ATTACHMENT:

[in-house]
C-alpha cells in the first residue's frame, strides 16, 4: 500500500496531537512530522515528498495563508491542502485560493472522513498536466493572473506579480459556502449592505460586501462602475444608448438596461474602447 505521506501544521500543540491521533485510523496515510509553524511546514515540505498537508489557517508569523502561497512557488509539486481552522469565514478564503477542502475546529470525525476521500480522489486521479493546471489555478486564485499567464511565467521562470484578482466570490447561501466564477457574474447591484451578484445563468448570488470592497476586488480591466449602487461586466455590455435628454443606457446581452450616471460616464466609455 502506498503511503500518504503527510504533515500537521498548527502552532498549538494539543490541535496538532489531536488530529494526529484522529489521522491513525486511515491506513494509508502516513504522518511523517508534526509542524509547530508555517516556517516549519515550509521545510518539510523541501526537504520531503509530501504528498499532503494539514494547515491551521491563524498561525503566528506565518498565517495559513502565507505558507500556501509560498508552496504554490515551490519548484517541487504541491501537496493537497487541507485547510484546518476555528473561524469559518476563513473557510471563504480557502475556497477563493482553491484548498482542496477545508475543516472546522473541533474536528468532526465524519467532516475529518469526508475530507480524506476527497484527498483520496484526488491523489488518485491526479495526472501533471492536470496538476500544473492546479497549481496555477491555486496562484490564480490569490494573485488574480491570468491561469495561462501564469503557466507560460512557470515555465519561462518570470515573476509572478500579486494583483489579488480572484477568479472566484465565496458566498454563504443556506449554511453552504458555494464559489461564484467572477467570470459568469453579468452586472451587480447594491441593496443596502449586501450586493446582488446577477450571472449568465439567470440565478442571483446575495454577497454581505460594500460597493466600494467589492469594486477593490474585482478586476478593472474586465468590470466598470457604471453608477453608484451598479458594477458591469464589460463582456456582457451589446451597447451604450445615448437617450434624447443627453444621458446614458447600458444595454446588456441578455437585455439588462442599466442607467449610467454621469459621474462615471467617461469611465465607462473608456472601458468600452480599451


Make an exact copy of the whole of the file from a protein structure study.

[in-house]
C-alpha cells in the first residue's frame, strides 16, 4: 500500500496531537512530522515528498495563508491542502485560493472522513498536466493572473506579480459556502449592505460586501462602475444608448438596461474602447 505521506501544521500543540491521533485510523496515510509553524511546514515540505498537508489557517508569523502561497512557488509539486481552522469565514478564503477542502475546529470525525476521500480522489486521479493546471489555478486564485499567464511565467521562470484578482466570490447561501466564477457574474447591484451578484445563468448570488470592497476586488480591466449602487461586466455590455435628454443606457446581452450616471460616464466609455 502506498503511503500518504503527510504533515500537521498548527502552532498549538494539543490541535496538532489531536488530529494526529484522529489521522491513525486511515491506513494509508502516513504522518511523517508534526509542524509547530508555517516556517516549519515550509521545510518539510523541501526537504520531503509530501504528498499532503494539514494547515491551521491563524498561525503566528506565518498565517495559513502565507505558507500556501509560498508552496504554490515551490519548484517541487504541491501537496493537497487541507485547510484546518476555528473561524469559518476563513473557510471563504480557502475556497477563493482553491484548498482542496477545508475543516472546522473541533474536528468532526465524519467532516475529518469526508475530507480524506476527497484527498483520496484526488491523489488518485491526479495526472501533471492536470496538476500544473492546479497549481496555477491555486496562484490564480490569490494573485488574480491570468491561469495561462501564469503557466507560460512557470515555465519561462518570470515573476509572478500579486494583483489579488480572484477568479472566484465565496458566498454563504443556506449554511453552504458555494464559489461564484467572477467570470459568469453579468452586472451587480447594491441593496443596502449586501450586493446582488446577477450571472449568465439567470440565478442571483446575495454577497454581505460594500460597493466600494467589492469594486477593490474585482478586476478593472474586465468590470466598470457604471453608477453608484451598479458594477458591469464589460463582456456582457451589446451597447451604450445615448437617450434624447443627453444621458446614458447600458444595454446588456441578455437585455439588462442599466442607467449610467454621469459621474462615471467617461469611465465607462473608456472601458468600452480599451